may still bring witnesses to court to disprove the Malveh.
(c) The RASHBA and NIMUKEI YOSEF explain that the reason Shimon might need
Reuven to make the claim for him in court is because of a case where the
land that Shimon bought is an Apotiki for the loan. The Halachah is that a
buyer cannot redeem land that is an Apotiki for a loan -- the Malveh is
entitled the take the land itself. The borrower, though, may redeem the
Apotiki by paying back, with money, the loan that he received, and thereby
prevent the Malveh from collecting the Apotiki. Therefore, if Reuven comes
to court and says that he will pay back the loan to the Malveh, he can
prevent Shimon from losing the property.
However, if this is the case, then why is Reuven, the borrower, permitted to
become involved in the case for the benefit of Shimon? We only permit Reuven
to become involved since Shimon's loss affects Reuven, since Reuven will
need to reimburse Shimon if he loses the land. If Reuven is agreeing to pay
the loan, then it should make no difference to him whether Shimon wins the
case or the Malveh wins; in either case he will have to pay someone back --
either the Malveh or Shimon!
They answer that it will still be to the benefit of Reuven for Shimon not to
lose his land, because when a Malveh collects land, he prices the land at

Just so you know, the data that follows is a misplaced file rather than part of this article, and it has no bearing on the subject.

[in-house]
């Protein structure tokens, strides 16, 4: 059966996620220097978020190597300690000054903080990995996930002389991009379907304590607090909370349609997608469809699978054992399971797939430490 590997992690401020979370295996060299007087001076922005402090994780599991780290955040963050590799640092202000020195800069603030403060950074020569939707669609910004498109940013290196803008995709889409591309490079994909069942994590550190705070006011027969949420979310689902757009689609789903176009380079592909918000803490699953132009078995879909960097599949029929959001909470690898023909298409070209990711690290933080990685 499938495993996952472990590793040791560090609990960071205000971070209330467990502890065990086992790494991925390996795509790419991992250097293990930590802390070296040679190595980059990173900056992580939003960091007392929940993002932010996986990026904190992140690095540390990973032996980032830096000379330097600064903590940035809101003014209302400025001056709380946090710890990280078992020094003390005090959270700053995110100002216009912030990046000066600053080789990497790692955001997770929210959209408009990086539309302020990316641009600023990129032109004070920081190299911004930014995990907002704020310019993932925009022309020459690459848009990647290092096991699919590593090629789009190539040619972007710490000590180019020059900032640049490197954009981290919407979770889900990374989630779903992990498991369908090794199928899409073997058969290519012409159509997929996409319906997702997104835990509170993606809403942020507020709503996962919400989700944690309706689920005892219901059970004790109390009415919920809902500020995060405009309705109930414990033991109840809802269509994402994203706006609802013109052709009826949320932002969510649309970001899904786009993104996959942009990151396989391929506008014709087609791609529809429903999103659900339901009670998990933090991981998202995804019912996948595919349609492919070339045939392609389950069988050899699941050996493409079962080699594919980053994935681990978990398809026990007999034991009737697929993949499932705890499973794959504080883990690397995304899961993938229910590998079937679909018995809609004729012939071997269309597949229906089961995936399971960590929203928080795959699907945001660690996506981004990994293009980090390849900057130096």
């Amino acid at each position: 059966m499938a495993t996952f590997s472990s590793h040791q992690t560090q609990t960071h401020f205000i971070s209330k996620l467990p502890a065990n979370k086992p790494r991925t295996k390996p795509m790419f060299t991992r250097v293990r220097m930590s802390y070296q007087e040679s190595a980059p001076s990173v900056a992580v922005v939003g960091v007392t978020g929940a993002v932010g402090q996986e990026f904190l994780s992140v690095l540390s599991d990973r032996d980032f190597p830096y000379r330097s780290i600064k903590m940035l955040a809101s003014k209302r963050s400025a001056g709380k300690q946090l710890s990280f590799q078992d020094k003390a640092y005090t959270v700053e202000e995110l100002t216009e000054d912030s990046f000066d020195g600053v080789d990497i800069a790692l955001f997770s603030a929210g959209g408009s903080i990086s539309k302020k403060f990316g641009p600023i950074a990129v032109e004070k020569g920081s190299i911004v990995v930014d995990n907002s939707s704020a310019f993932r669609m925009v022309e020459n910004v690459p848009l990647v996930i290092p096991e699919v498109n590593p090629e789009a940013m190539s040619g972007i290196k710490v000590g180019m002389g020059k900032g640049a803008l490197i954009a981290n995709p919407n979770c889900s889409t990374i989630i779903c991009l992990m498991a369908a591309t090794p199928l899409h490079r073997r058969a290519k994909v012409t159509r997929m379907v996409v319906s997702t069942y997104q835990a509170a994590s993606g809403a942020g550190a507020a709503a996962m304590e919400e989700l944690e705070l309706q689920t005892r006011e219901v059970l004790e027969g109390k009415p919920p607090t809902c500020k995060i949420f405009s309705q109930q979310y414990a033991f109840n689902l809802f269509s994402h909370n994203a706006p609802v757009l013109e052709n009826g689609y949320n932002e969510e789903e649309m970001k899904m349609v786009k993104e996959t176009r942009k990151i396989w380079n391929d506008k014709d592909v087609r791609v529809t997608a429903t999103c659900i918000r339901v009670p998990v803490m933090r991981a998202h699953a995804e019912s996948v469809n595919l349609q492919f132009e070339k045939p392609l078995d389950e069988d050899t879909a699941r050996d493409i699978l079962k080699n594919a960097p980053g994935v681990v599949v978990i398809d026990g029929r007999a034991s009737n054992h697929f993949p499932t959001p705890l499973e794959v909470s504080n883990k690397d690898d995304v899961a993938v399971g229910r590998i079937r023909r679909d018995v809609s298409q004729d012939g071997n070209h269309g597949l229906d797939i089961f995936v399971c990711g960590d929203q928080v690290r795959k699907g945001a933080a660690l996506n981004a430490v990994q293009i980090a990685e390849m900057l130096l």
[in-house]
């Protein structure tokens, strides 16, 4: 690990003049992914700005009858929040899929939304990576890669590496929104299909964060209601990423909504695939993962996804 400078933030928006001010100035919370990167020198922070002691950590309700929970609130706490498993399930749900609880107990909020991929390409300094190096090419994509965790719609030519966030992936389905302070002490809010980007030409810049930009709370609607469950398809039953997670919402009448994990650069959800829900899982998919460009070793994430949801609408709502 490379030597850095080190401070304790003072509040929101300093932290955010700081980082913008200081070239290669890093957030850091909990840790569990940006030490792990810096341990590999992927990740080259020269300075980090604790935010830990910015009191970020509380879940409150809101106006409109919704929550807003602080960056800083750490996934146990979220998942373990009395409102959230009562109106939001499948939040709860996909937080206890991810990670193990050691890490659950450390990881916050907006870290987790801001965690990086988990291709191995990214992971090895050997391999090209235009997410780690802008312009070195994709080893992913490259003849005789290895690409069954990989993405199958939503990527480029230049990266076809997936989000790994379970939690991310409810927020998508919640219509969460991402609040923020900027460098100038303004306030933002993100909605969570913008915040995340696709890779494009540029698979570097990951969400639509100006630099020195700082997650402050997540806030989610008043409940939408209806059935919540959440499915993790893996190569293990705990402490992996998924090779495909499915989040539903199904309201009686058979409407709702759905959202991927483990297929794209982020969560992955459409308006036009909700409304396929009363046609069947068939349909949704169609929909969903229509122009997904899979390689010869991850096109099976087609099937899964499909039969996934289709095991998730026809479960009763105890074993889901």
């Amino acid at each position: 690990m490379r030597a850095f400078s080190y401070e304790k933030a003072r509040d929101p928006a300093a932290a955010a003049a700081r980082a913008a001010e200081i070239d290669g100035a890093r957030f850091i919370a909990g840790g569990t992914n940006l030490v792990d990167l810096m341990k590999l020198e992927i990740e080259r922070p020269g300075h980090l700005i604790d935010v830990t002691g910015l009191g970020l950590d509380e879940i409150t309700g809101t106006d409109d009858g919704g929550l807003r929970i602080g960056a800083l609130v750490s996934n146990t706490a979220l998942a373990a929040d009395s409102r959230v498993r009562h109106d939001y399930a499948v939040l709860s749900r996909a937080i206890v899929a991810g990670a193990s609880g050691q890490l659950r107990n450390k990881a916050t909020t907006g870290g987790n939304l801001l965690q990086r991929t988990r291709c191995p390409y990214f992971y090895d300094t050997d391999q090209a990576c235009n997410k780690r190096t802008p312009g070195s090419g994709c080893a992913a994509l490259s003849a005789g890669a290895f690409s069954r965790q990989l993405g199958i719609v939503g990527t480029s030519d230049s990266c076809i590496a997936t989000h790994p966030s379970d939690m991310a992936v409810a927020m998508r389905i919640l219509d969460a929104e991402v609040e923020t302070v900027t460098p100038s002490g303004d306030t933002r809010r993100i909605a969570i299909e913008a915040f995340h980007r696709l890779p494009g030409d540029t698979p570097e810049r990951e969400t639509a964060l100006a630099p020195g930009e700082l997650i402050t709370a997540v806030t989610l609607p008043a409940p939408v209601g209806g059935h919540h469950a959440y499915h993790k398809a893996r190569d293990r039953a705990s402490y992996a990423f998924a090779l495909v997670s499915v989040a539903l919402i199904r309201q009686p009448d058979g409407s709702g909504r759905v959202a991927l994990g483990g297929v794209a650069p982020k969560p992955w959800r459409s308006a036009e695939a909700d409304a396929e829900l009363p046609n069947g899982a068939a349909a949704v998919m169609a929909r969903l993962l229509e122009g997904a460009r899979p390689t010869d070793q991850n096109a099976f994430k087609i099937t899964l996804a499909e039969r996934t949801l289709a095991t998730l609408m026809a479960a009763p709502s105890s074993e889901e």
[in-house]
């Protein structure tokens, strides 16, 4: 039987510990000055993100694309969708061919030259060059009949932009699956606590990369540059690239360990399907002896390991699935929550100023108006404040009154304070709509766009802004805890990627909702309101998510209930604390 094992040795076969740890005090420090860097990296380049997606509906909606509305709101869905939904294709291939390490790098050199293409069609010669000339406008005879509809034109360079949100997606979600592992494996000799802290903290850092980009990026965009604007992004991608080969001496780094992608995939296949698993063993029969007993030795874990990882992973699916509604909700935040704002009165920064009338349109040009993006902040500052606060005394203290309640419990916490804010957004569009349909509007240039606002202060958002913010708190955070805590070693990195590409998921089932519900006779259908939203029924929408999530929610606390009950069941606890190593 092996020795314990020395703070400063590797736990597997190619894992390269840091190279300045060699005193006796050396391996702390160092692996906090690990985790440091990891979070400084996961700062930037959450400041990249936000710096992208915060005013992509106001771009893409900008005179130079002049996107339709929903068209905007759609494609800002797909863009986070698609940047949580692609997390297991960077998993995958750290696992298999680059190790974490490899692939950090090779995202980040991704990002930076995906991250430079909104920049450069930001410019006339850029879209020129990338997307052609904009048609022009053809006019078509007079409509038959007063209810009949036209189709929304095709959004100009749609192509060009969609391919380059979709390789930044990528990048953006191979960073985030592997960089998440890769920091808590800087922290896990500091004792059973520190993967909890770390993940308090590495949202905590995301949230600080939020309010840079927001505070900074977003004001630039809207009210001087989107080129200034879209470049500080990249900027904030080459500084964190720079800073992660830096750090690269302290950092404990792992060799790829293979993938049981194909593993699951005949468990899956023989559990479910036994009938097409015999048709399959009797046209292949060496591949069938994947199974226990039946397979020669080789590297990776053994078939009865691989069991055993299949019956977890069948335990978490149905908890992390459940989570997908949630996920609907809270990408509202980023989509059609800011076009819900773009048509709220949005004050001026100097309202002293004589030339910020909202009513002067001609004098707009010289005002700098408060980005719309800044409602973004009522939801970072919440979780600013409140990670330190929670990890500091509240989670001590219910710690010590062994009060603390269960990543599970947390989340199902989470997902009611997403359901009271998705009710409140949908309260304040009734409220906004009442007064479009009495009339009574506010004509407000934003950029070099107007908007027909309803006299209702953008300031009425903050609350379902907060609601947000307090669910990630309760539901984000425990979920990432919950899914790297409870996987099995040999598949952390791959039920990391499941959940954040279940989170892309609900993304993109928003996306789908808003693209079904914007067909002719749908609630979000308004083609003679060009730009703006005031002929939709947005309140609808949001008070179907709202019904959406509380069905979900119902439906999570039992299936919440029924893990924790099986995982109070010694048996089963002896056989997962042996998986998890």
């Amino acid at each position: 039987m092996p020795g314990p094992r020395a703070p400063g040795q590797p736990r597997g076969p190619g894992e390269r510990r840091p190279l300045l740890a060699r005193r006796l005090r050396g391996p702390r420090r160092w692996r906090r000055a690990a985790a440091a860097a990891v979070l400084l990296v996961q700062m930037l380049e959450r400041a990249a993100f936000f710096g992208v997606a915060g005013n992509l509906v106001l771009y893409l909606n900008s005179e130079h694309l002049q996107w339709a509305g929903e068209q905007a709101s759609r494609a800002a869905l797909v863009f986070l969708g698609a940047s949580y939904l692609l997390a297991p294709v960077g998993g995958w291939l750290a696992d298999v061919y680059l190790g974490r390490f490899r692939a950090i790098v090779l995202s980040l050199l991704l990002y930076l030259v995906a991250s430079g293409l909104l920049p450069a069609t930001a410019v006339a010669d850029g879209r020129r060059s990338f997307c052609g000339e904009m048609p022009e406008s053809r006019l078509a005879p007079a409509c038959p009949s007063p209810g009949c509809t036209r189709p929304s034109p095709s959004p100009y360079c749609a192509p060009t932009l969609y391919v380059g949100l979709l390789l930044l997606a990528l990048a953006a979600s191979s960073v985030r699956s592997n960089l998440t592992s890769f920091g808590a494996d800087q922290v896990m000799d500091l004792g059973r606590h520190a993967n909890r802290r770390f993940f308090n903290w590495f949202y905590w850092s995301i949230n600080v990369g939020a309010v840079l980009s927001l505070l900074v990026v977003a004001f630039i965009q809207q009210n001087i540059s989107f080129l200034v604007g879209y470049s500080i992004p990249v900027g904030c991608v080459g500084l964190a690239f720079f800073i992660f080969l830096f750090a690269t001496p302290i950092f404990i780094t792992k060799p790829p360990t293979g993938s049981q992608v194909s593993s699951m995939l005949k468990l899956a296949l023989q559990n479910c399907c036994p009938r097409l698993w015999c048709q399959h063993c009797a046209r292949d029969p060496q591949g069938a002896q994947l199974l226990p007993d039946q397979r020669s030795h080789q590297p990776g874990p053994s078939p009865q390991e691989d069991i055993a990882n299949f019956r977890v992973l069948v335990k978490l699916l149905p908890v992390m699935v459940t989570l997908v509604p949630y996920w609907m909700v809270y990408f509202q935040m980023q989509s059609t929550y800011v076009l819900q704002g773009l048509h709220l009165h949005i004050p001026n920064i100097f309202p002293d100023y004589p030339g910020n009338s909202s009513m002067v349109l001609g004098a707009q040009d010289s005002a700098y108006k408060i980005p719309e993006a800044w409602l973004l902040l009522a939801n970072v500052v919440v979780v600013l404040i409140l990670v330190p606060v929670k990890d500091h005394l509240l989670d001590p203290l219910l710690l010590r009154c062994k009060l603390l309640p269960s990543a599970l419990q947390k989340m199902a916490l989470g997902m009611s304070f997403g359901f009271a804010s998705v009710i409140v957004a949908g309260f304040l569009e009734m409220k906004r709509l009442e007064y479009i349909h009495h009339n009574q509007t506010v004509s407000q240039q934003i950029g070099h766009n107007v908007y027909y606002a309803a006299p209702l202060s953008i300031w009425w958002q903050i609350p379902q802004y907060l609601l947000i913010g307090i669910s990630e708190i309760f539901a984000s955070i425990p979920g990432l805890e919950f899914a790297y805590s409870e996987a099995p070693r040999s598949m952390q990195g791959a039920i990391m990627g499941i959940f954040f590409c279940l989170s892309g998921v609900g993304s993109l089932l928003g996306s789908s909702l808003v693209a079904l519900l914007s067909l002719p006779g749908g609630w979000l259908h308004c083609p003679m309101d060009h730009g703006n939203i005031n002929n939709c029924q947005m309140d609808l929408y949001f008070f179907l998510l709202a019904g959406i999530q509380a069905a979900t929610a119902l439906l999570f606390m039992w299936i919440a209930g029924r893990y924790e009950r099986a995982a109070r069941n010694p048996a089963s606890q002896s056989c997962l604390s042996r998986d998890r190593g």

the value that it was worth at the time that Shimon purchased it. If it
naturally rose in value (without Shimon investing anything into it) before
the time that the Malveh takes it from Shimon, then the Malveh keeps the
profit. Shimon, though, may claim from Reuven, the borrower, *full*
reimbursement of his loss, including the rise of value. Therefore, if Shimon
loses his field, Reuven will have to pay more than if Reuven just pays back
the original loan.
(d) TOSFOS (Bava Metzia 14a) suggests that there would be a difference in
the case of a Gilgul Shevu'ah. If, for some different case in which they are
involved, the Malveh needs to make a Shevu'ah d'Oraisa to Reuven, the
borrower, then Reuven can then make the Malveh make a Shevu'ah *d'Oraisa*
that he did not yet receive the loan repayment, through the Halachah
d'Oraisa of "Gilgul Shevu'ah." This will make the Shevu'ah more severe than
a Shevu'ah d'Rabanan, and therefore it is to Shimon's benefit for Reuven to
come to court.
The ME'IRI cites others who suggest, in a similar vein, that the practical
difference would be in a case where Reuven has other claims for which he
wants to make the Malveh swear. If Reuven represents this case for Shimon,
then he may make the Malveh swear to his other claims as well through the
Halachah of Gilgul Shevu'ah (d'Rabanan). (According to the Me'iri, Reuven is
coming to court for his own benefit, and not for Shimon's benefit as the
(e) TOSFOS RABEINU PERETZ and TOSFOS (in Bava Metzia, in another answer)
explain that it is beneficial for Reuven to come to court, simply because he
is more knowledgeable than Shimon and he might think of a claim that Shimon
would not have thought of. Why does Reuven need to come to court, though?
Let Reuven simply make suggestions to Shimon and Shimon can then make the
claims for himself!
Perhaps the court would not let Reuven advise Shimon in the middle of the
case, because the Mishnah in Avos (1:8), cited in Kesuvos (52b), teaches
that a person should not act like "Orchei ha'Dayanim."
Tosfos here suggests further that a person may insist that his opponent come
with him to a greater Beis Din. If Reuven has the strength to go to a
greater Beis Din, and Shimon does not have the strength, then Reuven may
insist that the Malveh go with him to a greater Beis Din.